While I’m on the subject of ensembles, I may as well talk about Pitch Perfect. Yes, I watched this film, mostly because My Not So Humble Sister said it was funny. I hate admitting she’s right about anything (see the part about her being my sister), but I have to admit it was pretty good. It’s about what you would expect, but there are some ways that it manages to rise above itself. In addition to having some really stellar a cappella performances, the film makes a few inside jokes subverting the very form of film it is (my favorite being when Beca (Anna Kendrick) mocks movies that have the exact plotline of the movie she’s in). Another great bit of comedic subversion in the film is Fat Amy, played by Rebel Wilson. Rather than being the typical shy fat girl who needs to develop self-confidence, “discover herself” and open up, Amy is played as a strong, confident woman from the start. She also has plenty of well-sculpted young men keeping her company in her palatial estate over Spring Break, another nice change from expected norms.
The film does unfortunately have some downsides. They play to the lesbian stereotype more than a little, and there is more than a little bit of gross-out humor (some of which is so far over the top I couldn’t even watch). The plot is also so derivative that, as previously mentioned, they felt the need to mock it in the movie. That only gets you so far.
All that having been said, if you’re looking for something relatively light, relatively fun, and not in any way taxing, Pitch Perfect definitely hits the mark.
I also finally got to see Puss in Boots. I’ve been looking forward to this one for a while, because Puss has become about the only character from Shrek that I can watch for more than five minutes without feeling the need to punch something. It’s not that I don’t like the Shrek franchise, it’s just that I get tired of the same joke after hearing it enough times, and apparently that number of times is two (hence why I can’t stand Shrek the Third, and the less said about the abysmal Shrek the Halls the better). Lucky for me, ditching Mike Myers and Eddie Murphy seems to be exactly what this franchise needed.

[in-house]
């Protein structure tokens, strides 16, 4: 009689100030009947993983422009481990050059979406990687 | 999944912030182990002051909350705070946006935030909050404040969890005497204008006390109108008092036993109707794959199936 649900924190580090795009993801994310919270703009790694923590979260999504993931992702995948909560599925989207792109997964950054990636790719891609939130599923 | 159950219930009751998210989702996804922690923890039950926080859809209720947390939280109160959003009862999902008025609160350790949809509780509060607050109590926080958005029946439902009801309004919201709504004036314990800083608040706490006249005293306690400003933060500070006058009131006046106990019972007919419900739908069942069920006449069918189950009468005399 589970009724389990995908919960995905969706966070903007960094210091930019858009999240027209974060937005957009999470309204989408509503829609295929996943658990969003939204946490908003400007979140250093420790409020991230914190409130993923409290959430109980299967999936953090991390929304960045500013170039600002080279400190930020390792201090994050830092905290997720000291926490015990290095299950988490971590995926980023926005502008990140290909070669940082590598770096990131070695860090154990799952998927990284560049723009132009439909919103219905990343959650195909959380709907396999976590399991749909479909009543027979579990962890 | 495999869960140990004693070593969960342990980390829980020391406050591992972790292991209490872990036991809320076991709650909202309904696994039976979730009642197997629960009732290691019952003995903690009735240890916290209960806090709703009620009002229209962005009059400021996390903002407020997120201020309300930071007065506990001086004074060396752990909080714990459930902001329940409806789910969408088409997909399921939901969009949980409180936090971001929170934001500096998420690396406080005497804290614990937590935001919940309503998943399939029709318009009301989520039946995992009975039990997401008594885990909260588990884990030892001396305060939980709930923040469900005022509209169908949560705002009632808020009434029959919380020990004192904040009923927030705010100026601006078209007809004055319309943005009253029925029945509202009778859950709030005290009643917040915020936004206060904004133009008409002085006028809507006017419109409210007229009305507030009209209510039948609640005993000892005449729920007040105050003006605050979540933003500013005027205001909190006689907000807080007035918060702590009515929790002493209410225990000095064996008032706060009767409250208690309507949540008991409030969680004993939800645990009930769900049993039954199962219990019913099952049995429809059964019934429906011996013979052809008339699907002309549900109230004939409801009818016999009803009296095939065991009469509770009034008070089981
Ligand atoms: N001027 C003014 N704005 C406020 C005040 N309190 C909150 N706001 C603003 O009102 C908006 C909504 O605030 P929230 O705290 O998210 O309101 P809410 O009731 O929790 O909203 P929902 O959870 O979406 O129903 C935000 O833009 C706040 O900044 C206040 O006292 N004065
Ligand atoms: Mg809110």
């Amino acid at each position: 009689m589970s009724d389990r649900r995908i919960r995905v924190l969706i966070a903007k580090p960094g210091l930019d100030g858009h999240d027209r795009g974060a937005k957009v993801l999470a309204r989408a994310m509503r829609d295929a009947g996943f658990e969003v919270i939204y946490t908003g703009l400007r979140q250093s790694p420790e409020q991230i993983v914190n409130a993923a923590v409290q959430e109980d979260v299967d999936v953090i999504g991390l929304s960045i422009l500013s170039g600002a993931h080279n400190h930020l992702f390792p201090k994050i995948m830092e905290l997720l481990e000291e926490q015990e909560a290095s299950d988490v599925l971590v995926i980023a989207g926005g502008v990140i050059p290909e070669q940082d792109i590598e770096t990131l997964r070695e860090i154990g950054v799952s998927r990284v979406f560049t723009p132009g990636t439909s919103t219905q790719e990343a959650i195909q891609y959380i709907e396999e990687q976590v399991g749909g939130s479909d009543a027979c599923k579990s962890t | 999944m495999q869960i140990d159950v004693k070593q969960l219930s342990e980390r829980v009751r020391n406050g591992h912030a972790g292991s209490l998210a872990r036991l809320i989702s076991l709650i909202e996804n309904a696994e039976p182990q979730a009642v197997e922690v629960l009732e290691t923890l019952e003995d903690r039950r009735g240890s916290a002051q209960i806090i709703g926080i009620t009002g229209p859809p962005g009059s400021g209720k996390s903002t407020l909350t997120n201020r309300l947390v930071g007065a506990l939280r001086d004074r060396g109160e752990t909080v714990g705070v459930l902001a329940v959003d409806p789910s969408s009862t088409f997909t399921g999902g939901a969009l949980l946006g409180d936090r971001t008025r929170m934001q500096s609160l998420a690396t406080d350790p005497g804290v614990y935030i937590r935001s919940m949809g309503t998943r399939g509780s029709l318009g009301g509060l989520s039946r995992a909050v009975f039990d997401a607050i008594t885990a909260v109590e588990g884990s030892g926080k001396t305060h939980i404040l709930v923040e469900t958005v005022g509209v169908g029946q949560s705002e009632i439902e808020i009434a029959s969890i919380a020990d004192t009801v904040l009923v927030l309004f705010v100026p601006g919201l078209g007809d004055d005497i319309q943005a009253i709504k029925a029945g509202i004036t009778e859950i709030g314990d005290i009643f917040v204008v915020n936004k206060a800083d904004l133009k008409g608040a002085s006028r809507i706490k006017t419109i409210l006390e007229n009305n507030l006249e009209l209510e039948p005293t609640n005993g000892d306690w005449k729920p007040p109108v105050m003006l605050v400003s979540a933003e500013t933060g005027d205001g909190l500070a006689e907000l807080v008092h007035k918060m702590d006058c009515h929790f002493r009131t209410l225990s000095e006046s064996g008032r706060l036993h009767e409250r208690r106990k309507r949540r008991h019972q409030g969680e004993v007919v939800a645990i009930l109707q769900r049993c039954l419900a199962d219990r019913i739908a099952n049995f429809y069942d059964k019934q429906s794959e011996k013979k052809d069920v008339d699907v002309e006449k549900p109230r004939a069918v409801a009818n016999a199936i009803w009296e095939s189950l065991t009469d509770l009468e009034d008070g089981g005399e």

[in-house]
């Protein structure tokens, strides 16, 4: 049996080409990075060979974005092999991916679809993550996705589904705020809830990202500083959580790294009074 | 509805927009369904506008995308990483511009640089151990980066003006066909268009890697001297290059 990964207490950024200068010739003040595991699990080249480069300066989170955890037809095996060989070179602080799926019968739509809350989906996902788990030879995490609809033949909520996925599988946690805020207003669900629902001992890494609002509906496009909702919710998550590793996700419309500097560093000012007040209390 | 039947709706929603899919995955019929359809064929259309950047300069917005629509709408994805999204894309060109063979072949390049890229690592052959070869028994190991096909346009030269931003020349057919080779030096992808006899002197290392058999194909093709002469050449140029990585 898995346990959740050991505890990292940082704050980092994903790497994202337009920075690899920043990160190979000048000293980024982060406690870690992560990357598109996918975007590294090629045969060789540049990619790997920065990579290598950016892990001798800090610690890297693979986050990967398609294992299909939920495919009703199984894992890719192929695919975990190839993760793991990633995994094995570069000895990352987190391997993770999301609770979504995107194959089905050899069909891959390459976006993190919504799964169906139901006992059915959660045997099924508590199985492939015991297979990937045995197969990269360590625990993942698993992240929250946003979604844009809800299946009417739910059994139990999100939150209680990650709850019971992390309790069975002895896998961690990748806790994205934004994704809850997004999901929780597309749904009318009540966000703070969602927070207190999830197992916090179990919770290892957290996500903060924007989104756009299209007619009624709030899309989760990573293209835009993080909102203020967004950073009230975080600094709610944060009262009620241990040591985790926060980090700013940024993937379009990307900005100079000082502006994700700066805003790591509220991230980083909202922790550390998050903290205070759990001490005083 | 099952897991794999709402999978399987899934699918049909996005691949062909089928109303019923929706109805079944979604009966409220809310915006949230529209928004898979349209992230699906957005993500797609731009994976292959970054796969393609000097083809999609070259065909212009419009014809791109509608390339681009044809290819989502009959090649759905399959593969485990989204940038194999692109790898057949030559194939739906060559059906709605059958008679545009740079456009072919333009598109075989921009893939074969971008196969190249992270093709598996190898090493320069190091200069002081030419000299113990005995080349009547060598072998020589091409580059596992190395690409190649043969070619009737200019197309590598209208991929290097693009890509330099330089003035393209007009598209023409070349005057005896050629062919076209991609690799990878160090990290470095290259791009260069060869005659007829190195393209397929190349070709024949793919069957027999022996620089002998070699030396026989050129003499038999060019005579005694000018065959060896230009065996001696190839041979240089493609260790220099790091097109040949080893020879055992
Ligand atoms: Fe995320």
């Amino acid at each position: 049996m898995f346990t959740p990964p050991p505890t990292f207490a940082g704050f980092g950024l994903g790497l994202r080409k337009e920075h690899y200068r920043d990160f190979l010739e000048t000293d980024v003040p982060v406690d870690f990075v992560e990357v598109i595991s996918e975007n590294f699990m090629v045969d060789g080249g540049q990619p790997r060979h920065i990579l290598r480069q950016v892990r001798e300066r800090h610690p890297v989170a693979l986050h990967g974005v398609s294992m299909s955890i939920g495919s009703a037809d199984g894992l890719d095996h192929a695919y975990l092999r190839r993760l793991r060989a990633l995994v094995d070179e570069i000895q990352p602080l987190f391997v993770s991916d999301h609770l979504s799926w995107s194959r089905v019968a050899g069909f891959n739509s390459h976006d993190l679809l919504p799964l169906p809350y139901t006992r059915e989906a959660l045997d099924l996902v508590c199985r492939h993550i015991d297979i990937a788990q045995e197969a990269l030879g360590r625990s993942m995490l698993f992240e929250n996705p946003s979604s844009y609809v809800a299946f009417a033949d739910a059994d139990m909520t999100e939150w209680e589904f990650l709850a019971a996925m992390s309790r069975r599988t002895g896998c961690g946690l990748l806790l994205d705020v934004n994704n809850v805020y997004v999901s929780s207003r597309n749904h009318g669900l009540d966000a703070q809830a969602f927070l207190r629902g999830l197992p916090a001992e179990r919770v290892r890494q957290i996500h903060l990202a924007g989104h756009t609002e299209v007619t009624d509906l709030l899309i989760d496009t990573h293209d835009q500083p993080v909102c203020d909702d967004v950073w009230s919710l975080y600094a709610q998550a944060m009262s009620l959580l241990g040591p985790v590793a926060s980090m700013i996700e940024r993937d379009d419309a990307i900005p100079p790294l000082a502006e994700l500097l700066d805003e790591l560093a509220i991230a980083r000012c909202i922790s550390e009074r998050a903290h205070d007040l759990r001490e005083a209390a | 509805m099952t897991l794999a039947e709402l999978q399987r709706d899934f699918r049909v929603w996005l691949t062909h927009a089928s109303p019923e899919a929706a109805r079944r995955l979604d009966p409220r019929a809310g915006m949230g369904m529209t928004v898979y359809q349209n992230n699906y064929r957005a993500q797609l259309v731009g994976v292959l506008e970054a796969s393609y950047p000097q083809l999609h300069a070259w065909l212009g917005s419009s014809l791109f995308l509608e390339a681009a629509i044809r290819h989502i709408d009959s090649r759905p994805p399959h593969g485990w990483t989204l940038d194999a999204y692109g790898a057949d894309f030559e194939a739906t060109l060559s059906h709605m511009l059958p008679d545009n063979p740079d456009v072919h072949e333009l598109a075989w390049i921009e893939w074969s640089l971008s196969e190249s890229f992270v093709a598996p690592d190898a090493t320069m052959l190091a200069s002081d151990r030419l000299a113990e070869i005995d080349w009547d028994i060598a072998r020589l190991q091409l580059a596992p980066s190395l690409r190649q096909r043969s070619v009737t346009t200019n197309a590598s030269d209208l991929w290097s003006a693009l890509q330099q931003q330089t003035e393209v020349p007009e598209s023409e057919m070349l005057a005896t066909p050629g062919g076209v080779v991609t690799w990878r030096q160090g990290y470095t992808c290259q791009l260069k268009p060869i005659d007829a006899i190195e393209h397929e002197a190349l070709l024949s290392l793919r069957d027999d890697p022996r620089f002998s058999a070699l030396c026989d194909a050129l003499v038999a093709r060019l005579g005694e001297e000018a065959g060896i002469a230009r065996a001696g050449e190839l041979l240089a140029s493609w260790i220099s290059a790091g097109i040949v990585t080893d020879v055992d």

Puss in Boots is a sweet, fun, lighthearted romp. It’s family-friendly, but I wouldn’t hold that against it. It’s got a lot of laughs for pretty much everybody, and they cut back the cast to something a bit more manageable to they can really enjoy and play with the idea of the characters again rather than every character just being a one trick pony (or a one note donkey, as the case may be). If the plot was a little predictable, that’s only because (a) they actually laid everything out in such a way that nobody can cry foul later in the film, and (b) the target market for this film probably doesn’t have two digits in their age. If you can accept that, you’ll have a lot of laughs, maybe even enjoy a heartwarming moment (it’s DreamWorks, how can you not?), and then go to bed like good little boys and girls.
“I know nothing stays the same, but if you’re willing to play the game, it will be coming around again.”
Carly Simon, “Coming Around Again”
By this point I’ve pretty well established I have eclectic taste in music, but there are some artists who I just can’t get enough of. Whether it’s because they have an iconic sound, their ability to weave an amazing story, or just because they captured my imagination and never let it go, these are the artists that tend to dominate my mindscape when I think about music.